The new kernel is organized around a collection of thread pools. All threads live within a thread pool, and can only see other threads in the same pool. All work is done by tasks that are assigned to a thread pool, and only threads in the same pool may schedule tasks. There are three system-supplied thread pools:
- Default pool. Engines reside here, along with all tasks related to SPID and KPID. Administrators size this pool to enable multiple engines.
- System pool. This pool contains I/O threads, the signal thread, and several low-level CPU threads. Administrators don’t have significant control over the size of this pool other than threads for servicing disk and network I/O.
- Blocking pool. This pool contains threads that make long-latency calls on behalf of database tasks. If blocking needs to occur, it can take place in these threads instead of the blocking the engines themselves. This is only used internally with the threaded kernel and does not require DBA attention.
ASE’s threaded kernel is designed for compatibility: you can easily adopt it without any changes to applications, and with minimal changes to configuration settings. For example, the SAP Business Suite development team implemented the new kernel during the middle of their software development process. No changes in application layer were necessary to employ the new kernel.
Threaded Kernel Performance Benchmarks
Administrators are free to choose the threaded kernel in response to site-specific demands. The threaded kernel is ideal for:
- Mixed CPU and I/O bound workloads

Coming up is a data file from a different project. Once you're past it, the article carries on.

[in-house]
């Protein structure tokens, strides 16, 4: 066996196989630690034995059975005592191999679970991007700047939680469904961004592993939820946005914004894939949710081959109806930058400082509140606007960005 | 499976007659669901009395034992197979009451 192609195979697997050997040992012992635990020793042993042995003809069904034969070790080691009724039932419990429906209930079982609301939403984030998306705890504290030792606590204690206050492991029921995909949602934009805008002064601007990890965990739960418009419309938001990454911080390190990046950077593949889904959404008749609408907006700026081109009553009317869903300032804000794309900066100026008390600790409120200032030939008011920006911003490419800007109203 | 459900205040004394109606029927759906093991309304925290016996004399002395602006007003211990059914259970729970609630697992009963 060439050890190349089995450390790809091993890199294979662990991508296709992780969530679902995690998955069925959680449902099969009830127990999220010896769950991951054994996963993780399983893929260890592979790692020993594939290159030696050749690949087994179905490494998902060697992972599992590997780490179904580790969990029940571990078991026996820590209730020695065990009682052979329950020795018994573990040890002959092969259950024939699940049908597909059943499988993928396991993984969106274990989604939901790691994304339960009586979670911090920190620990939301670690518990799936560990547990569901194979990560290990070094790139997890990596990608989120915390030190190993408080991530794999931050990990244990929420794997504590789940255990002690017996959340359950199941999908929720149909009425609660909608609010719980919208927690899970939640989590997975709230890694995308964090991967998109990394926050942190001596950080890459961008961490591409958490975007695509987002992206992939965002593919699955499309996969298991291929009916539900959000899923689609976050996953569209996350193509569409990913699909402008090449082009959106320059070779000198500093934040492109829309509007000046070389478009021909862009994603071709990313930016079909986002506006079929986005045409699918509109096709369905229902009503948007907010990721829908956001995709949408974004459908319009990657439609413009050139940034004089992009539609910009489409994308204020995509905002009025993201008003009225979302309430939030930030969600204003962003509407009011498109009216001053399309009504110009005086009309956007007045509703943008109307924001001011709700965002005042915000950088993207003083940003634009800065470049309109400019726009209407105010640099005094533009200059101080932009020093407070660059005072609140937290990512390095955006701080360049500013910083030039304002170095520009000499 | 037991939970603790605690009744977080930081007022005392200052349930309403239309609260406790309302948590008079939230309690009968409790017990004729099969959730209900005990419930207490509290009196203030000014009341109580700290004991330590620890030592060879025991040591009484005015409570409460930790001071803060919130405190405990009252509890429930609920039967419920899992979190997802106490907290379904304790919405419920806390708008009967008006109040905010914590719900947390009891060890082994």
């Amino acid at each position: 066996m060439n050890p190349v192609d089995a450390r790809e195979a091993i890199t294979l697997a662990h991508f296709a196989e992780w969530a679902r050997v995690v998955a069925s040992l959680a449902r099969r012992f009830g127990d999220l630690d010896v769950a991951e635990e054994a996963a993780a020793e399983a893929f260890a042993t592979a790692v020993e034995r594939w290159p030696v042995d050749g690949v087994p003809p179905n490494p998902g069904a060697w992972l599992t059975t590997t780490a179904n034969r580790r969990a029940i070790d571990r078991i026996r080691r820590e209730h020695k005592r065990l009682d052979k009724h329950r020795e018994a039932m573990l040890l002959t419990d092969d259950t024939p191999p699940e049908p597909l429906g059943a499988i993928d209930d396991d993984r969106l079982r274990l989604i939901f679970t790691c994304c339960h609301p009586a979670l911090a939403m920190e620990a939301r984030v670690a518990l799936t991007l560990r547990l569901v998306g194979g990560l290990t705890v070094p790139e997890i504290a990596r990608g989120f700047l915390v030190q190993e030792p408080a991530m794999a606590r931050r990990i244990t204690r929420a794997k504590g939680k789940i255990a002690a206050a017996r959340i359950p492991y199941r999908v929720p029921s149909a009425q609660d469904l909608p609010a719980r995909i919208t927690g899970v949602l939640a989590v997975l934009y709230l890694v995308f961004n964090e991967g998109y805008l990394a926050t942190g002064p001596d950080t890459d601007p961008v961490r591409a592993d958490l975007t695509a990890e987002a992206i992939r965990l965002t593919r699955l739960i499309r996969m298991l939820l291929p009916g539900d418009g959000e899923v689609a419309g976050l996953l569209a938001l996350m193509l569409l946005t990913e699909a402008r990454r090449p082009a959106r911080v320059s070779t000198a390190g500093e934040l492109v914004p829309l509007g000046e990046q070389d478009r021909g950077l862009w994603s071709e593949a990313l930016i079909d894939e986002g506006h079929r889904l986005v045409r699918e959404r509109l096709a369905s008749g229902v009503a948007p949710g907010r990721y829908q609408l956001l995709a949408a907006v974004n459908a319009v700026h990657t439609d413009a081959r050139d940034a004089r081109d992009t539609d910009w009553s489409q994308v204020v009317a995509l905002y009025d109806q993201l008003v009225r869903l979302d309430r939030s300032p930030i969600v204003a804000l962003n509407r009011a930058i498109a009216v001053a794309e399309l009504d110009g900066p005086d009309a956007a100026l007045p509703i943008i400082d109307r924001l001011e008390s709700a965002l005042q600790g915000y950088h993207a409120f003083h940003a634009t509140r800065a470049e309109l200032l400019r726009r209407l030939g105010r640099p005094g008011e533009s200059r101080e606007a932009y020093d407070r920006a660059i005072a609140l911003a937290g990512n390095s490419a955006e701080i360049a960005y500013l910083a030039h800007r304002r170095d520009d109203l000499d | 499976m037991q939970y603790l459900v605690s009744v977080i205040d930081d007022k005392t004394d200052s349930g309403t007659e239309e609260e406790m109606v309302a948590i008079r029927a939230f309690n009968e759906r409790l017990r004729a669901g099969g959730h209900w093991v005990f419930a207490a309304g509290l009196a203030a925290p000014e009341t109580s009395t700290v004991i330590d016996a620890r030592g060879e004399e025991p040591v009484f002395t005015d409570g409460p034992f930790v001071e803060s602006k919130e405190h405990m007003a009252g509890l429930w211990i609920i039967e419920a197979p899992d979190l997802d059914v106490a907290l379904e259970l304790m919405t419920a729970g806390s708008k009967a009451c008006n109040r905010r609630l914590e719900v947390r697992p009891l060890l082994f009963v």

- Bursts of connections
- Replication Agent and CIS (proxy table) users
- Write-intensive workloads
While each enterprise sports a unique information-processing environment, let’s examine three distinct benchmarks that demonstrate the performance advances presented by the threaded kernel.
In the write-intensive first example – shown in figure 1 – the threaded kernel is able to deliver consistently better scalability, even as the number of engines increases.
Figure 1: Inserting massive numbers of records
The threaded kernel is notably superior in the second example, which examines responsiveness and throughput for the Replication Agent. As is demonstrated here, Replication Agent’s are limited to the engines on which they can run because of stateful Open Client connection required to Replication Server. The new threaded kernel removes this restriction allowing significantly more opportunity to push more data through the Rep Agent at significantly low latencies.
Figure 2: Replication Agent performance
Finally, the third benchmark shows how consistently the threaded kernel (represented by the orange line) performs when faced with highly variable workloads.
Figure 3: Consistent results with the threaded kernel
Driven by unstoppable business and technological realities, virtualization, mixed workloads, and parallel hardware will continue to be a fact of life for IT. This means that core infrastructure must be prepared to cope with these demands.
The threaded kernel meets its goal of more consistent and predictable performance via:
- Streamlined I/O handling
- Reduction in “wasted” CPU cycles and improved efficiency
- Improved load balancing for CIS and Replication Agent work
- Less interference between CPU and I/O bound work
Sybase ASE’s threaded-kernel architecture gives administrators the option of selecting the right approach for their individual needs without needing to make any software or configuration changes to realize the benefits of this approach.
About the Author
Robert D. Schneider is a Silicon Valley-based technology consultant and author. He has provided database optimization, distributed computing, and other technical expertise to a wide variety of enterprises in the financial, technology, and government sectors.
He has written 6 books and numerous articles on database technology and other complex topics such as cloud computing, Big Data, data analytics, and Service Oriented Architecture (SOA). He is a frequent organizer and presenter at technology industry events, worldwide. Robert blogs at rdschneider.com.